Posted On: 03/20/2008
St. Louisans can be a pretty worldly bunch when it comes to their cuisine. But a few local jetsetters are really putting the "ciao" back in their "chow," traveling to the farthest reaches of the planet for food and drink.
The spice of life
In stocking his eclectic kitchen pantry, Allan Cohen believes in cutting out the middleman. And, heck, why not bridge all that physical distance while we're at it?
Cohen, president and general manager at KMOV Channel 4, and his wife Roberta have spent the past 20 years casting about the globe for the best bites and bringing as much home as their luggage will accommodate: saffron from Spain, olive oil and sun-dried tomatoes from Italy, vanilla from Tahiti. "I'm just fascinated by it. Food is pretty much the reason we travel," Cohen said. "We go to Spain at least once a year, and Paris at least once a year."
Cohen thrills in seeing tracts of precious saffron at its source in La Mancha. "As far as the eye can see, just saffron fields," he said. "It's about half the price, and the taste is just phenomenal. It's richer and bolder, and there's a certain amount of pride."
And almost nothing is closer to heaven than to stand in the midst of a vast vanilla field in Tahaa, Tahiti. The Cohens have brought home the fresh, fragrant beans and soaked them in rum or vodka, or used them to infuse flavor and aroma into table sugar for flavoring tea and coffee.
"When we go to an area, we think, "Well, what are they known for?"" Cohen said. Then the couple stocks up on spices, oils and other foodstuffs to add to their kitchen supplies.
And the Cohens can be dogged in their pursuit of the local specialties. Once, they queried a helpful hotel employee in France for advice on snatching up the finest regional olive oil. The woman directed the Cohens to a vendor in Arles named Carmen. "We went to the street market the next day to look for Carmen " and it took us two hours to find her " and then when we got to her she was selling the last of it. She sold the last bottle right in front of us." Undeterred, the couple negotiated an exclusive meeting with Carmen for a bottle of her best.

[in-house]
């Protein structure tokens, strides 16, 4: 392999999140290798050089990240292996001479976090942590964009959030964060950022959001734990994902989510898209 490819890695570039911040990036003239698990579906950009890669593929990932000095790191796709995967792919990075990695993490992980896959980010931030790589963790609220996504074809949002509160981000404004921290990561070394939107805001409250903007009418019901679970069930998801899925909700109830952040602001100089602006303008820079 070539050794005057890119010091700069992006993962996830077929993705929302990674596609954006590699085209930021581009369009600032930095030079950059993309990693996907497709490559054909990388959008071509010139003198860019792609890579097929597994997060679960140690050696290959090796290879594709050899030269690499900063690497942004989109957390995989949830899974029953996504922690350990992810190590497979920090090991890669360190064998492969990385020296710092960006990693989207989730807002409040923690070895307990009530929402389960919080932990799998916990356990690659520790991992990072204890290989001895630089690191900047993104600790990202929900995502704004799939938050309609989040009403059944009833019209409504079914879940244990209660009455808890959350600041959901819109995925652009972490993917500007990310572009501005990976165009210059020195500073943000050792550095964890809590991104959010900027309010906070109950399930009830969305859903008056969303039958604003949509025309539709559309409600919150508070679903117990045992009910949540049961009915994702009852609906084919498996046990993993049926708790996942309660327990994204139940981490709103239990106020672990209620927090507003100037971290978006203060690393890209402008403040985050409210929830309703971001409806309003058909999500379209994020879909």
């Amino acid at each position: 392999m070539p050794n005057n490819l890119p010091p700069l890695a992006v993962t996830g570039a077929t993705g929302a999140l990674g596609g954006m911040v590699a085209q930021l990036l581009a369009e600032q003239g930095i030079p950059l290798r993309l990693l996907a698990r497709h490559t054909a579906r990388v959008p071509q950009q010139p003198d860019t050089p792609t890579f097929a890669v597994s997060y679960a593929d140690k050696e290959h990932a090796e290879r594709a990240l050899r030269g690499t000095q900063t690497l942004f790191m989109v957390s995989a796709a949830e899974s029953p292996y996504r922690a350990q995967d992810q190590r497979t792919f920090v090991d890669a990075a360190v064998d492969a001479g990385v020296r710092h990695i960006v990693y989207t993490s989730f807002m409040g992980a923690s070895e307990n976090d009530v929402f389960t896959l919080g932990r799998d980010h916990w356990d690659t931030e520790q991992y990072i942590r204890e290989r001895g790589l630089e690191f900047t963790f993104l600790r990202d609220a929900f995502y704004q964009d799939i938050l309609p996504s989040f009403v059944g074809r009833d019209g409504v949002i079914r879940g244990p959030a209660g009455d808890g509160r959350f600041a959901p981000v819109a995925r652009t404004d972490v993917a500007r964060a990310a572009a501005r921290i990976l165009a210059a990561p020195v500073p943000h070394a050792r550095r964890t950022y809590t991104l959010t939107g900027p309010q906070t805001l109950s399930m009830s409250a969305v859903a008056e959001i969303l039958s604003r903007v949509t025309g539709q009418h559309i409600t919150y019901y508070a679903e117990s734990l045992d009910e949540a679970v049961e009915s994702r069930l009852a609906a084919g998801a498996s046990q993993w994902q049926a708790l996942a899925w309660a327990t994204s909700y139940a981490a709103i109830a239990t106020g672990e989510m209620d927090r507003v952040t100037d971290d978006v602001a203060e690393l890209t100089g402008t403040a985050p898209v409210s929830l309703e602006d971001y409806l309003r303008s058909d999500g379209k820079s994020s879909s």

Other times, the Cohens have gamely attempted to re-create entire recipes they sampled overseas. "There was this restaurant in Paris that made the best cake I"ve ever had in my life," Cohen said. "I told Roberta I could not conceive living the rest of my life without having this cake." The Cohens and a few comrades took a crack at deconstructing and reconstructing the pastry at home, to no avail.
"We couldn"t quite get it there."
Boo Cook may conduct private cooking classes in her Clayton home, but she still delights in discovering new tastes and cooking methods from the regions that gave birth to them.
"You always learn a new technique," she said. "You always learn a new way to look at ingredients. I don"t think I ever cook without learning something. If you"re really interested in food, you always come away with something you never thought of before."
It was her quest for knowledge that took Cook and her daughter, Wendy Cook, to Toscana in Bocca cooking school in Florence last year for a five-day crash course in authentic Italian food. There, sisters-in-law Anna and Gloria Martinelli tutored students on the national cuisine from the comfort of a renovated 16th-century home nestled in a private olive grove.